Oracle Scratchpad

May 31, 2012

LMT Headers

Filed under: Infrastructure,Oracle — Jonathan Lewis @ 5:57 pm BST May 31,2012

Here’s another one of those little changes that sidles in when you’re not looking.

When locally managed tablespaces first appeared, there were a number of posts on Usenet ( and the metalink lists (the OTN database forum didn’t exist at the time) about “missing” space in data files. The commonest sort of comment was along the lines of

“I’ve created a data file of 100 MB, how come I can only create 99 extents of 1 MB each?”

“I’ve created a data file of 10 GB, how come I can only create 9 extents of 1 GB each?”

The answer was that Oracle reserved the first few blocks of the file (typically totalling 64KB of space, but 128KB if you were on a platform that supported a 32KB block size) as space management blocks to hold a bitmap identifying which (notional) extents in the file were free and which were allocated to data segments. For uniform extents each bit in the map represented the given unit size of an extent, for system-managed extent allocation each bit represented 64KB (the “lowest common denominator” for an extent). As a side effect of this bitmap/extent mapping you can “lose” a whole extent – less one block – if you don’t work out your file size quite carefully.

Here’s a little demo script, with some results, cut from a session using to demonistrate the point:

	tablespace tiny
	datafile 'C:\ORACLE\ORADATA\D10g\tiny.dbf'
	SIZE 1114112 reuse
	extent management local
	segment space management auto

	file_id, block_id, bytes, blocks
	tablespace_name = 'TINY'

SQL> @demo

Tablespace created.

---------- ---------- ---------- ----------
         8          9    1048576        128

1 row selected.


If you’re wondering about my choice of initial file size, it’s the equivalent of 1MB + 64KB. As you can see this results in 1MB of “user” space available, starting in block 9 of the file (leaving 8 blocks – 64KB given my block size – for any file-based overheads).

Let’s check the results (after changing the filename) for an 11g instance – in this case:

SQL> @temp

Tablespace created.

---------- ---------- ---------- ----------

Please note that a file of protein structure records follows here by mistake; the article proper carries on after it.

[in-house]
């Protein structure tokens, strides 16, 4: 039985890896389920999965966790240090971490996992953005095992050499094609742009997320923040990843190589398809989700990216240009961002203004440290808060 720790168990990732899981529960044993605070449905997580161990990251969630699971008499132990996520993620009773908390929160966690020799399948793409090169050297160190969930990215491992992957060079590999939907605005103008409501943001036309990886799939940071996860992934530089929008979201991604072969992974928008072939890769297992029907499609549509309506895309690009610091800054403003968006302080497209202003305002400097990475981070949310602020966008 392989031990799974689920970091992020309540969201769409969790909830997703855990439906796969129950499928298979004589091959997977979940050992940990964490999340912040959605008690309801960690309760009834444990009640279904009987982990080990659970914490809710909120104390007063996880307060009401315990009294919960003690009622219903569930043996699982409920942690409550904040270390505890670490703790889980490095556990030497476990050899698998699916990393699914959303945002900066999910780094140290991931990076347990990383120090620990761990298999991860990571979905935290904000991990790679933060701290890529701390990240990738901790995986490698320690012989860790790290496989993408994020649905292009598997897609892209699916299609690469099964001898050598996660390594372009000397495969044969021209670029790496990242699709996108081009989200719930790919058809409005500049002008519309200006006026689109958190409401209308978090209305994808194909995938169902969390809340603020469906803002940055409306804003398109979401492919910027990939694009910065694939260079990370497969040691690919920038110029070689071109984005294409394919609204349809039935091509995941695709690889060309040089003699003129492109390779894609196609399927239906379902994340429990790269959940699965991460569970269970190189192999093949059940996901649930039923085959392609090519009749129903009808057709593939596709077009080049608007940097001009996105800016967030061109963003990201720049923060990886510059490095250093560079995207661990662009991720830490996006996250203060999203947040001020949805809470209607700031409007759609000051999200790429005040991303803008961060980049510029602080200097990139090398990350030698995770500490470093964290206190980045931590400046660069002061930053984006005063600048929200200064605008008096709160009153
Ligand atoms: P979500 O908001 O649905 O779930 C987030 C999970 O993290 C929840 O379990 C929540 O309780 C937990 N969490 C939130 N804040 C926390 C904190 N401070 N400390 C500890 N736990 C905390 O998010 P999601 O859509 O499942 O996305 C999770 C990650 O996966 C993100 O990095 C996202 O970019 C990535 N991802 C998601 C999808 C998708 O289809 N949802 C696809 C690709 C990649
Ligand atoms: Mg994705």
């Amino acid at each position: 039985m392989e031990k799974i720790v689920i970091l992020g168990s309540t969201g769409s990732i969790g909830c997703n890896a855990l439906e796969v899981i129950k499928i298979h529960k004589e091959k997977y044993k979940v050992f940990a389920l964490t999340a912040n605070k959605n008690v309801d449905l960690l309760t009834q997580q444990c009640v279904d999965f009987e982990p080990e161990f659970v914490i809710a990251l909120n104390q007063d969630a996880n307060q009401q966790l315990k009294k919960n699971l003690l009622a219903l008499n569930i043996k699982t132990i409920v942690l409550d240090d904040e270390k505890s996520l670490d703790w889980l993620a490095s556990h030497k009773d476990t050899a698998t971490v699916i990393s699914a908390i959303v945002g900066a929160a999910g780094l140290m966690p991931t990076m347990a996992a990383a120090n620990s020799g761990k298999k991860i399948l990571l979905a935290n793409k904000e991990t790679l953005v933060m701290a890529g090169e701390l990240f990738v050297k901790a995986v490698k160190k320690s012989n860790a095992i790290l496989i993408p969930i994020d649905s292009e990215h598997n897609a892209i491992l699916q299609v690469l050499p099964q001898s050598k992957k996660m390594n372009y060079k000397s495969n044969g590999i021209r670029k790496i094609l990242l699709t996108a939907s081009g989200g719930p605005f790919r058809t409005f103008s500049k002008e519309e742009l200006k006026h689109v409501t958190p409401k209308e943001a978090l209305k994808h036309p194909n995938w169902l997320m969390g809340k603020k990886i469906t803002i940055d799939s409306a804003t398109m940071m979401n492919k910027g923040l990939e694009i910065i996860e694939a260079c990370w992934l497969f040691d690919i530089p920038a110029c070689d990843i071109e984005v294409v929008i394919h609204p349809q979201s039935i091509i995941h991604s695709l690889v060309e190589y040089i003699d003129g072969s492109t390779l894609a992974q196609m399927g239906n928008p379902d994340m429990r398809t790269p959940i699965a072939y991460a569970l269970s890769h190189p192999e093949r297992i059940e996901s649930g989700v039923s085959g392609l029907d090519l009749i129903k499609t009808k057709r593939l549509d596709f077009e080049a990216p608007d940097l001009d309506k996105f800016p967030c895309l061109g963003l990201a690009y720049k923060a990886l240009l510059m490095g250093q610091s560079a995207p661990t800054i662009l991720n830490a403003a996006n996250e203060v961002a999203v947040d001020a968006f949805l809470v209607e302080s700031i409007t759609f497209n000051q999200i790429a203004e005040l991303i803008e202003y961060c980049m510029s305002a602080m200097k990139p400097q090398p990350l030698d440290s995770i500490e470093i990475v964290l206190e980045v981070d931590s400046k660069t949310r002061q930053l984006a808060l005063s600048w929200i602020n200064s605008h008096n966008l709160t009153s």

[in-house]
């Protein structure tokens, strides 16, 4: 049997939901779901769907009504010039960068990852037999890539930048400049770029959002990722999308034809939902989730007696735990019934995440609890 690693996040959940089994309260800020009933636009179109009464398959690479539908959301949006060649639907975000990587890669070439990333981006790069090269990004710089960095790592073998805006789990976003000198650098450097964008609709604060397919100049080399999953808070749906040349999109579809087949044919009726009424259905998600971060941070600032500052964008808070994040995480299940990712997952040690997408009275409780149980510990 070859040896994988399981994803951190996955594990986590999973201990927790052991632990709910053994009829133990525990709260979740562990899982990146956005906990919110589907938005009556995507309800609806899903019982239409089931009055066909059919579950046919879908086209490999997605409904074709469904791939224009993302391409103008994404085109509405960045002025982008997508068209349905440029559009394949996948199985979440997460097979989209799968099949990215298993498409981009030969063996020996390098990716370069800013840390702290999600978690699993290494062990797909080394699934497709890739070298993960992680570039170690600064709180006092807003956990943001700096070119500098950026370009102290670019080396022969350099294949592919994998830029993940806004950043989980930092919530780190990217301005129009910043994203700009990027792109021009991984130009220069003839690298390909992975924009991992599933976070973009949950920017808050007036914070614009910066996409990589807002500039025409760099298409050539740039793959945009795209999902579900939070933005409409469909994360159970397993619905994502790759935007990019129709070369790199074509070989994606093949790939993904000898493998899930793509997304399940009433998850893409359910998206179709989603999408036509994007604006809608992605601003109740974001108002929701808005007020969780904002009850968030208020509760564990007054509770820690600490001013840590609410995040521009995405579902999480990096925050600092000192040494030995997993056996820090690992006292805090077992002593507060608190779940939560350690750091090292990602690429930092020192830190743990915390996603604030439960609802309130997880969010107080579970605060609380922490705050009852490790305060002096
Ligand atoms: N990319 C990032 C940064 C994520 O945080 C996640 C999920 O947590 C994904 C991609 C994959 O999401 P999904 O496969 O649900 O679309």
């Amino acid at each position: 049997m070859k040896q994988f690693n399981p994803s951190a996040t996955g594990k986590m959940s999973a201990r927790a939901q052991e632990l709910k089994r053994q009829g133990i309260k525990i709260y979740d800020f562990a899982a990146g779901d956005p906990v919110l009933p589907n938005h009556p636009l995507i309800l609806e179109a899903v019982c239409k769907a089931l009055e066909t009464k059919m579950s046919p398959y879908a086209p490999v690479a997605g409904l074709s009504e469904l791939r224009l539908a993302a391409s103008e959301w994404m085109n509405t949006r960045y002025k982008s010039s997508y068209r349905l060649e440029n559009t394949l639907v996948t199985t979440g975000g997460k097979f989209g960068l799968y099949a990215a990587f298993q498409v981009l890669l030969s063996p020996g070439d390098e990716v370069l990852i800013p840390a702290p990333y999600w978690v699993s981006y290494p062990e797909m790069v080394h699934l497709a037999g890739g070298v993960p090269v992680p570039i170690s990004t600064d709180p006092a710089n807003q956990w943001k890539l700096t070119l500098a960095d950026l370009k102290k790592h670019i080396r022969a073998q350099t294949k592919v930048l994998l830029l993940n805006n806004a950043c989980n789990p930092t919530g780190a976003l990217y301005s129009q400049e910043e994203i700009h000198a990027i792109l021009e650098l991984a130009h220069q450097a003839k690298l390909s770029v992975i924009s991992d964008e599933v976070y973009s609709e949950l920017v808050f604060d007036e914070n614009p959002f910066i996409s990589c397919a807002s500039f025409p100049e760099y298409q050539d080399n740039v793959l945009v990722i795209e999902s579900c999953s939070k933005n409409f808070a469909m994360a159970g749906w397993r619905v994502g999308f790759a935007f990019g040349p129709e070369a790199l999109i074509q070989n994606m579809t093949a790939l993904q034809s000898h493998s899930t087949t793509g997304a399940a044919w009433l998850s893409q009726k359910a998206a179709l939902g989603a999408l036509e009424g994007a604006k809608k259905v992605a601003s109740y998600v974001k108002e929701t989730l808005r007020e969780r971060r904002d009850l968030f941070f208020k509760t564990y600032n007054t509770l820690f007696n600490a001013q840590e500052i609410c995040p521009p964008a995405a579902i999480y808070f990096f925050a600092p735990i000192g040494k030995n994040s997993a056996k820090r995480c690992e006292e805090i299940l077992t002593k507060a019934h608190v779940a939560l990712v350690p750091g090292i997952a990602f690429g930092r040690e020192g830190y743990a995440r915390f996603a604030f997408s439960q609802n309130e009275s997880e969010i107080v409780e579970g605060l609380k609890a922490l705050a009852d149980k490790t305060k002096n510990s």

7        128      65536          8

1 row selected.


When we shift to 11g we see 1MB of overhead at the start of the file, and only 64KB left for user space.

I haven’t done a lot of testing to see how many different special cases there are but based on a couple of quick checks it looks as if Oracle will allocate 1MB of space management overhead at the start of file if the initial file size is at least 1MB + 64KB. (For smaller files the overhead is still 64KB.)

I suspect the reason behind this is that if a file were to become very large Oracle would eventually have to allocate a secondary space management bitmap somewhere in the middle of the file (which might make it hard to shrink the file at a later date), so it pre-emptively allocates a space management area large enough for a very large file when you create the initial file.

As a little throwaway test (to see if I could get a secondary map allocated) I created a single file of 2,047 MB, in a tablespace using locally managed extents of uniform size 16KB (yes, deliberately silly sizing), and freelist management. Here’s the slightly surprising result I got from querying dba_free_space for that tablespace:

	block_id, blocks,
	block_id + blocks - 1	end_block,
	bytes/1048576  		MB
	tablespace_name = 'TINY'
order by

---------- ---------- ---------- ----------
       128     126976     127103        992
    127104     126976     254079        992
    254080       7936     262015         62
sum                                    2046

3 rows selected.